This is especially important when you are trying to document the actual As-Is process map. Once the team really starts to get in the groove, they might begin to introduce new ideas to improve the process. Don’t get me wrong, this is great that they are starting to see ways to create improvement in their process! However, it’s best to save that idea in a parking lot and circle back around to it when the team begins to create a To-Be process map. I’ve also experienced some meetings where team members will provide tasks in the process and then follow it up with, well that’s what is supposed to happen anyway. This is a great time to ask a follow up question to understand what is actually happening in the process instead of what is supposed to be happening.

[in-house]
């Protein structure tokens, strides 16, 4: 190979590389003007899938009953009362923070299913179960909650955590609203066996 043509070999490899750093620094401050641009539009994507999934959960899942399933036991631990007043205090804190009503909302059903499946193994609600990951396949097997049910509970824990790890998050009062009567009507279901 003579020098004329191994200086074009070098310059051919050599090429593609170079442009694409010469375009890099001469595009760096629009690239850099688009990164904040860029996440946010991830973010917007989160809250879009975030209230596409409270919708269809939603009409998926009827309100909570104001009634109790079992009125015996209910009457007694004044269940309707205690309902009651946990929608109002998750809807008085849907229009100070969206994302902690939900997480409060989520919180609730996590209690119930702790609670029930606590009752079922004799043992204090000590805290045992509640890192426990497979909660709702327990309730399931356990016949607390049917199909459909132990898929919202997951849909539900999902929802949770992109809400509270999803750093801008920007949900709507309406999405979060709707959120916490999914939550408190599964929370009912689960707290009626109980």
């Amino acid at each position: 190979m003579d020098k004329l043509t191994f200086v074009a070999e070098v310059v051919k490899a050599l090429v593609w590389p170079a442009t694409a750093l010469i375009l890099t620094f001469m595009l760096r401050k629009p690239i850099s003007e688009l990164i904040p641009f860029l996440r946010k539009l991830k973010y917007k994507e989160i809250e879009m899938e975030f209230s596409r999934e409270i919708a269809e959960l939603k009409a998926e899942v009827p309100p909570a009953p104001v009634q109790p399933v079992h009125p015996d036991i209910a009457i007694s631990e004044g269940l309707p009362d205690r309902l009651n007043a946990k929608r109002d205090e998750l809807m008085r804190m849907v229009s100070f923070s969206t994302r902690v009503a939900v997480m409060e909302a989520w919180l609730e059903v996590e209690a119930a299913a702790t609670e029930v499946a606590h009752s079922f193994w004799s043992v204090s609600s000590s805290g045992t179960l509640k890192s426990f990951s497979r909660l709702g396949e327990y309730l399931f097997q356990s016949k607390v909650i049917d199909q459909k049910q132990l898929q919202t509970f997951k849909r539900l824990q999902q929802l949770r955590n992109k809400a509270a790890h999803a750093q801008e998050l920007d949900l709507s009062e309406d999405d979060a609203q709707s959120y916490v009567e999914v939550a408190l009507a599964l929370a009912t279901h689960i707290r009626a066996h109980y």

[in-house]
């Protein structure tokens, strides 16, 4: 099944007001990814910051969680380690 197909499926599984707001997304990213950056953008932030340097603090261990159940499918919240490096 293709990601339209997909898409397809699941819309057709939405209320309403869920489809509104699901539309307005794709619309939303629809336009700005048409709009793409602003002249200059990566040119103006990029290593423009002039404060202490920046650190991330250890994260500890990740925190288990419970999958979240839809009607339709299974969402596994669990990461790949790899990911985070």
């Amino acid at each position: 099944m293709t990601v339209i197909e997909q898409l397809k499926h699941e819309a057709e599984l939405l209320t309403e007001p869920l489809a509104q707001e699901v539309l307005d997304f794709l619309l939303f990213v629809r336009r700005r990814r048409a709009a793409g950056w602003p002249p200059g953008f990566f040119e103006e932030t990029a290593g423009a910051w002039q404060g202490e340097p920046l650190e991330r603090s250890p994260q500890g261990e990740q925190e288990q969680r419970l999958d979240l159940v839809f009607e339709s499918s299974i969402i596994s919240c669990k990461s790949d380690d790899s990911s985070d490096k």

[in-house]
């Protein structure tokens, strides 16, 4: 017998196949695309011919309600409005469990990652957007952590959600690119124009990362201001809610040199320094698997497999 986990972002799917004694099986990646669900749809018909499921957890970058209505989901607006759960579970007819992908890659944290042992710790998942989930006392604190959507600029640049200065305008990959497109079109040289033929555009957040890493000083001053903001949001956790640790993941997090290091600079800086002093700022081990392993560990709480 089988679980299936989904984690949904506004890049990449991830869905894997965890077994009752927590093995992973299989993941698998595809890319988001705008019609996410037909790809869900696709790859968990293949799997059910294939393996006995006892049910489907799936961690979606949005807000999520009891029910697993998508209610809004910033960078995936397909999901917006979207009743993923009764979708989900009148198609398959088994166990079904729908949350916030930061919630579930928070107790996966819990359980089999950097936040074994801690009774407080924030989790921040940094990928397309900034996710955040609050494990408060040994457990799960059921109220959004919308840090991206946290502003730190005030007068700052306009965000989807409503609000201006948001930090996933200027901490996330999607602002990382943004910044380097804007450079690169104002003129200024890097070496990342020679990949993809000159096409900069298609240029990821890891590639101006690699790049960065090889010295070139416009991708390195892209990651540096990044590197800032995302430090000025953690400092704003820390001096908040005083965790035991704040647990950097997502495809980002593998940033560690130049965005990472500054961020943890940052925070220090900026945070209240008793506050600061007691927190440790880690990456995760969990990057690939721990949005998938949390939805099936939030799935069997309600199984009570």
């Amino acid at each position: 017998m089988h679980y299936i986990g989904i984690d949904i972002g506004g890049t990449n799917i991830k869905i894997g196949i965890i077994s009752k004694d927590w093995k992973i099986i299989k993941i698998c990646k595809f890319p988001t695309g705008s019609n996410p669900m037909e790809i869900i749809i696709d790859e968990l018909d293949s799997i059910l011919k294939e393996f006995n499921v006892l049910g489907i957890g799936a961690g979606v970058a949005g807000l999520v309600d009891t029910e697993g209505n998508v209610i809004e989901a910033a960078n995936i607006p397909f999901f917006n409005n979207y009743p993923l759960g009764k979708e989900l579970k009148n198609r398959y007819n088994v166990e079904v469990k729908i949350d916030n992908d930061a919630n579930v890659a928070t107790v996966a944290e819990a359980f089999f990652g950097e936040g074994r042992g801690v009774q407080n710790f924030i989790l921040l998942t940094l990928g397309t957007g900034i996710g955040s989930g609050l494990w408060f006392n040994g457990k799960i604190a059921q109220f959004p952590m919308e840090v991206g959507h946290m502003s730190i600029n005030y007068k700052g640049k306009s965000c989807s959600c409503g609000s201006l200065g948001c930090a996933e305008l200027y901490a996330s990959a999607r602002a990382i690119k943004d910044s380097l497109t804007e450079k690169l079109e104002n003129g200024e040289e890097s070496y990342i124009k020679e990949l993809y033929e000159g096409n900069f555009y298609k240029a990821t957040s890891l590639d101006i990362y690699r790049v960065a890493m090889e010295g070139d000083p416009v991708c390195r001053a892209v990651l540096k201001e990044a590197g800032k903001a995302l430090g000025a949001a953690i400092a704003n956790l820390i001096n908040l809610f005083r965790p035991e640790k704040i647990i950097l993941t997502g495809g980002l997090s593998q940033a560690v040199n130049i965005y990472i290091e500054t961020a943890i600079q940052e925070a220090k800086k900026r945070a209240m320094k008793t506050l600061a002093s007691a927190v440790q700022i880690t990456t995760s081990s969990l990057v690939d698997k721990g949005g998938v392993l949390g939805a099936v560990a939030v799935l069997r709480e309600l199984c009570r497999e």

Proper Amount of Time for Meetings

Process Mapping takes a good amount of time to complete. Especially if you want to start the first meeting with an introduction to process mapping and establishing goals for the meeting. I typically will try and schedule a two-hour meeting for the As-Is and To-Be process mapping meetings. I’ll also inform the team that we may not need the full two hours and sometimes I’ll need to schedule an additional meeting to finalize the maps. This can be dependent on how complex the process is and how quickly and accurately the team can describe and go through their process. I’ve found that it’s better to schedule more time than you need in order to avoid running out of time when the team is in the right mindset.

Proper Amount of Time In-between Meetings